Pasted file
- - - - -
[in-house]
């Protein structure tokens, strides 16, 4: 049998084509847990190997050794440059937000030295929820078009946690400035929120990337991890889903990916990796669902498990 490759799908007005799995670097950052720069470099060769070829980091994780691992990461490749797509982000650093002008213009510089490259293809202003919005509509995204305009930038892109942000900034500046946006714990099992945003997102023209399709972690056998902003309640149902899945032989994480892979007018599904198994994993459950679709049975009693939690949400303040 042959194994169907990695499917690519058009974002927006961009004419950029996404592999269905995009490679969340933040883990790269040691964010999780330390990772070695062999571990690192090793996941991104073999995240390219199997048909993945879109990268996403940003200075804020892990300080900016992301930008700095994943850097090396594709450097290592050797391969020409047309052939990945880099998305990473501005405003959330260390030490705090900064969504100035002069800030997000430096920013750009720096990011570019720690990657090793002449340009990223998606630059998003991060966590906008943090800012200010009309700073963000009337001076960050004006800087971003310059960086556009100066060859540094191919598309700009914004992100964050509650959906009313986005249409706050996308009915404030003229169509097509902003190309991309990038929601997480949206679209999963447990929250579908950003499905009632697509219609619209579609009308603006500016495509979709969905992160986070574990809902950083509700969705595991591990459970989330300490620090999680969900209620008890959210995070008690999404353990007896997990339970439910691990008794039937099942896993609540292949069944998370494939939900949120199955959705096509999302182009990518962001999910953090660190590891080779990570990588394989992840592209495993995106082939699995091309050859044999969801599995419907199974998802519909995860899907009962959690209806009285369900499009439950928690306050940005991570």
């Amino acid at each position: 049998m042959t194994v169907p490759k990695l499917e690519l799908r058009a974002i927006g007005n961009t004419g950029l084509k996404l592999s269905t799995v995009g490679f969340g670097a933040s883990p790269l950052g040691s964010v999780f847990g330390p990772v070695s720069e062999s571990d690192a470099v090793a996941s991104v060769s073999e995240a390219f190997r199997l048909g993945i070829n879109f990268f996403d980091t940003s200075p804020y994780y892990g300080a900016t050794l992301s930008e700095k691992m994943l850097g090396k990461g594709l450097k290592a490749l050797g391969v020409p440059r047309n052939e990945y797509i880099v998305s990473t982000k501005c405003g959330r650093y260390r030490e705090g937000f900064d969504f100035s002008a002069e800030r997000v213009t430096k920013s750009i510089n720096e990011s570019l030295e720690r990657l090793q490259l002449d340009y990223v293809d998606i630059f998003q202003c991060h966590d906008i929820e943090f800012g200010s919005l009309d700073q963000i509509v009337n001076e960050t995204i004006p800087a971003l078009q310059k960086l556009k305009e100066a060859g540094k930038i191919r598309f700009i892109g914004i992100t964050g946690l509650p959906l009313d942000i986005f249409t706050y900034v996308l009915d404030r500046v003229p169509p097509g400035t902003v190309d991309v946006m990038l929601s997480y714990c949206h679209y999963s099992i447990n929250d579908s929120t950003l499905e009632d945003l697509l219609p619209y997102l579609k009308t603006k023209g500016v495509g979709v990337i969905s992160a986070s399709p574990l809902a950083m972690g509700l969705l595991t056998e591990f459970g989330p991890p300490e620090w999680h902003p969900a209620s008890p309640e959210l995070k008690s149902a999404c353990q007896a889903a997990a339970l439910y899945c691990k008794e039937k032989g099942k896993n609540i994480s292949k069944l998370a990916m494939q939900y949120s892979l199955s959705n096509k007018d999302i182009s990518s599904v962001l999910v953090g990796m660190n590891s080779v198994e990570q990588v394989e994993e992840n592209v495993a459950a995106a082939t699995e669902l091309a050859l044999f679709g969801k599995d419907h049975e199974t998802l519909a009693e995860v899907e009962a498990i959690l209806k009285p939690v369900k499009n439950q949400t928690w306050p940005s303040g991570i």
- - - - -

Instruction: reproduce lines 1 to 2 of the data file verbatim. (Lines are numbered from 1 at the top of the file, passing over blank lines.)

[in-house]
């Protein structure tokens, strides 16, 4: 049998084509847990190997050794440059937000030295929820078009946690400035929120990337991890889903990916990796669902498990 490759799908007005799995670097950052720069470099060769070829980091994780691992990461490749797509982000650093002008213009510089490259293809202003919005509509995204305009930038892109942000900034500046946006714990099992945003997102023209399709972690056998902003309640149902899945032989994480892979007018599904198994994993459950679709049975009693939690949400303040 042959194994169907990695499917690519058009974002927006961009004419950029996404592999269905995009490679969340933040883990790269040691964010999780330390990772070695062999571990690192090793996941991104073999995240390219199997048909993945879109990268996403940003200075804020892990300080900016992301930008700095994943850097090396594709450097290592050797391969020409047309052939990945880099998305990473501005405003959330260390030490705090900064969504100035002069800030997000430096920013750009720096990011570019720690990657090793002449340009990223998606630059998003991060966590906008943090800012200010009309700073963000009337001076960050004006800087971003310059960086556009100066060859540094191919598309700009914004992100964050509650959906009313986005249409706050996308009915404030003229169509097509902003190309991309990038929601997480949206679209999963447990929250579908950003499905009632697509219609619209579609009308603006500016495509979709969905992160986070574990809902950083509700969705595991591990459970989330300490620090999680969900209620008890959210995070008690999404353990007896997990339970439910691990008794039937099942896993609540292949069944998370494939939900949120199955959705096509999302182009990518962001999910953090660190590891080779990570990588394989992840592209495993995106082939699995091309050859044999969801599995419907199974998802519909995860899907009962959690209806009285369900499009439950928690306050940005991570």